A researcher in the US reports to have found the first examples of perfect quasicrystal patterns in Islamic architecture. Her upcoming paper also describes how the designers were creating these geometric patterns from as early as the 12th century CE using nothing but rudimentary tools. It was not until the 1970s that academics began to develop mathematics that could explain these striking patterns seen in nature.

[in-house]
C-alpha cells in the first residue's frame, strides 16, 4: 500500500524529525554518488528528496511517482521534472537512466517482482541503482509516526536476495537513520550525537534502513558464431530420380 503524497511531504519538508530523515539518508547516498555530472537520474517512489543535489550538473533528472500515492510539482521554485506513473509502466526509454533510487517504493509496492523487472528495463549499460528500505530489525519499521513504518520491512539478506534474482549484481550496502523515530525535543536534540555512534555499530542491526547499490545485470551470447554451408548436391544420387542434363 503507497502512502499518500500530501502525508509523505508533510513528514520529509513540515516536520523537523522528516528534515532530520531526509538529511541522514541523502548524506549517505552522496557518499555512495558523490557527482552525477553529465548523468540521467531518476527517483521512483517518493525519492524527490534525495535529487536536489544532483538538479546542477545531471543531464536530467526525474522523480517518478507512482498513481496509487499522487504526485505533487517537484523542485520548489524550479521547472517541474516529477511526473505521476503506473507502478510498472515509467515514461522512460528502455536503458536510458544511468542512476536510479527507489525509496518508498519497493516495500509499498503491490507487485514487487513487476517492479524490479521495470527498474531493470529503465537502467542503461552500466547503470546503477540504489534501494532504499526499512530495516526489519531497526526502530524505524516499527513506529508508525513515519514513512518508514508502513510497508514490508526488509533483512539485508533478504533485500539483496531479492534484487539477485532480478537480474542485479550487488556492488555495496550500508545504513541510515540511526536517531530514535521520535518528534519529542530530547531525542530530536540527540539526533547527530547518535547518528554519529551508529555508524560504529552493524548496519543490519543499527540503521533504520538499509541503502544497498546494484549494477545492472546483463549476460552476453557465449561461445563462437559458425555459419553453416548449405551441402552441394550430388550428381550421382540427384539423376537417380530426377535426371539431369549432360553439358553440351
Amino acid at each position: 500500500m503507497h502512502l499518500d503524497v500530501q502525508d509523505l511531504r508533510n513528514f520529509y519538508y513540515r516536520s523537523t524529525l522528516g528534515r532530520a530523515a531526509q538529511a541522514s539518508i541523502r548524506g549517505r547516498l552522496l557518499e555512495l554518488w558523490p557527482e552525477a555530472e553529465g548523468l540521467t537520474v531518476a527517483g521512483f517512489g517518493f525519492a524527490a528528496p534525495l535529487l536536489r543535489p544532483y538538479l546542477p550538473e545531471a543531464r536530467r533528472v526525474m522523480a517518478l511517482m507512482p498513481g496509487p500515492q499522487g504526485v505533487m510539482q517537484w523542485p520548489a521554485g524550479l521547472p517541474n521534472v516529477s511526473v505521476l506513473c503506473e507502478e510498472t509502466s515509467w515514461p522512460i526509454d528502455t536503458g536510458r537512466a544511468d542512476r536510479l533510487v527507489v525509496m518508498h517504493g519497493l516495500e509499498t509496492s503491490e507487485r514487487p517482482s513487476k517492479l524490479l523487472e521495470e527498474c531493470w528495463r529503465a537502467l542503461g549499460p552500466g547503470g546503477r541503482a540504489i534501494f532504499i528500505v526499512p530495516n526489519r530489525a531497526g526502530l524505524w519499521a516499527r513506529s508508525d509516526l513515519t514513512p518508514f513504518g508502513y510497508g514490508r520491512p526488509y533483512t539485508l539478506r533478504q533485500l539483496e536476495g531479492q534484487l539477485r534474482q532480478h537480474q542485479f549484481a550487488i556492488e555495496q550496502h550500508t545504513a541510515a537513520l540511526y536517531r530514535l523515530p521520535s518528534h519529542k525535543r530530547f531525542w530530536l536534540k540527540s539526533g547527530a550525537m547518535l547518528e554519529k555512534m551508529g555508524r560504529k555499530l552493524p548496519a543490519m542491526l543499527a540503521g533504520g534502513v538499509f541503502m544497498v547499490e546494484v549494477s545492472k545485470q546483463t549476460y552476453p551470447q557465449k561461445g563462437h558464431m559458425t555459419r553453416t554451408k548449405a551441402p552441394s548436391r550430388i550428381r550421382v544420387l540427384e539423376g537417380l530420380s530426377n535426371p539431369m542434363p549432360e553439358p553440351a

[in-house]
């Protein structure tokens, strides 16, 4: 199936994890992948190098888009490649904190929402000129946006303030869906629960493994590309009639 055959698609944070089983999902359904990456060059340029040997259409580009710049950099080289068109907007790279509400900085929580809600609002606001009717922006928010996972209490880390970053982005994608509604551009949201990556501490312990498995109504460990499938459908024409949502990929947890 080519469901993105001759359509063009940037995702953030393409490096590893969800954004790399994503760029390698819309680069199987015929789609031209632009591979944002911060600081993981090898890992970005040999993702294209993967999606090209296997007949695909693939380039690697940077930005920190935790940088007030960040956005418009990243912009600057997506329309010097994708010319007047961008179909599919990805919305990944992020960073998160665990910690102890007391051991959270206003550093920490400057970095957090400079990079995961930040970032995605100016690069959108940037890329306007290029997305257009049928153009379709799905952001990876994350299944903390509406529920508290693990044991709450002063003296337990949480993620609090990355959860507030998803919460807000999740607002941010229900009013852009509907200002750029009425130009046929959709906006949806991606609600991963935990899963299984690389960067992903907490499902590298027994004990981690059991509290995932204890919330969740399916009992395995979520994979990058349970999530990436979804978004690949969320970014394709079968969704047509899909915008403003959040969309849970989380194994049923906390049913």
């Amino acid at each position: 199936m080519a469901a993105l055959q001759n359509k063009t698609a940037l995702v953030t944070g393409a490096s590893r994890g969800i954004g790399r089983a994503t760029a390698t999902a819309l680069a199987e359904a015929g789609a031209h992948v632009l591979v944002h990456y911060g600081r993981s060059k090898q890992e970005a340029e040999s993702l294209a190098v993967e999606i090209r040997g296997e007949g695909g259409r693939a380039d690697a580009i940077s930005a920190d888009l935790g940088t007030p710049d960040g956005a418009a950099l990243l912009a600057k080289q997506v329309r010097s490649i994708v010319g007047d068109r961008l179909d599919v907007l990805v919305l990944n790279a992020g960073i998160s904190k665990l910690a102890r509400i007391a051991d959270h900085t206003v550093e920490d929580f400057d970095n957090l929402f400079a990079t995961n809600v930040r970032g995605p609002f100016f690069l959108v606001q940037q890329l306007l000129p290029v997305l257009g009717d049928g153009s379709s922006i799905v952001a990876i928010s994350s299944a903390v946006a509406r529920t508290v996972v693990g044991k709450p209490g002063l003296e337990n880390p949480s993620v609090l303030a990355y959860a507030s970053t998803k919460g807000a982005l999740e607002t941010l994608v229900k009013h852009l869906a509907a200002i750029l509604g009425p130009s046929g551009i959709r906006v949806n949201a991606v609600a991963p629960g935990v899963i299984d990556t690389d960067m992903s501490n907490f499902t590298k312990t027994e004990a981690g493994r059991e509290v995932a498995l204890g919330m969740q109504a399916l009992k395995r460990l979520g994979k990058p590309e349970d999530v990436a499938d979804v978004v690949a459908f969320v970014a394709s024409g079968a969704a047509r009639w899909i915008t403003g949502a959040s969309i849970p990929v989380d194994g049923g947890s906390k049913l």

Quasicrystals are patterns that fill all of a space but do not have the translational symmetry that is characteristic of true crystals. In two dimensions this means that sliding an exact copy of the pattern over itself will never produce an exact match, though rotating the copy will often produce a match. They were first described mathematically by the British academic Roger Penrose in the guise of the famous Penrose tiles. About 10 years later Danny Schechtman of Israel’s Technion University showed that the positions of atoms in a metallic alloy had a quasicrystalline structure. Since then, hundreds of different quasicrystals have been discovered in nature.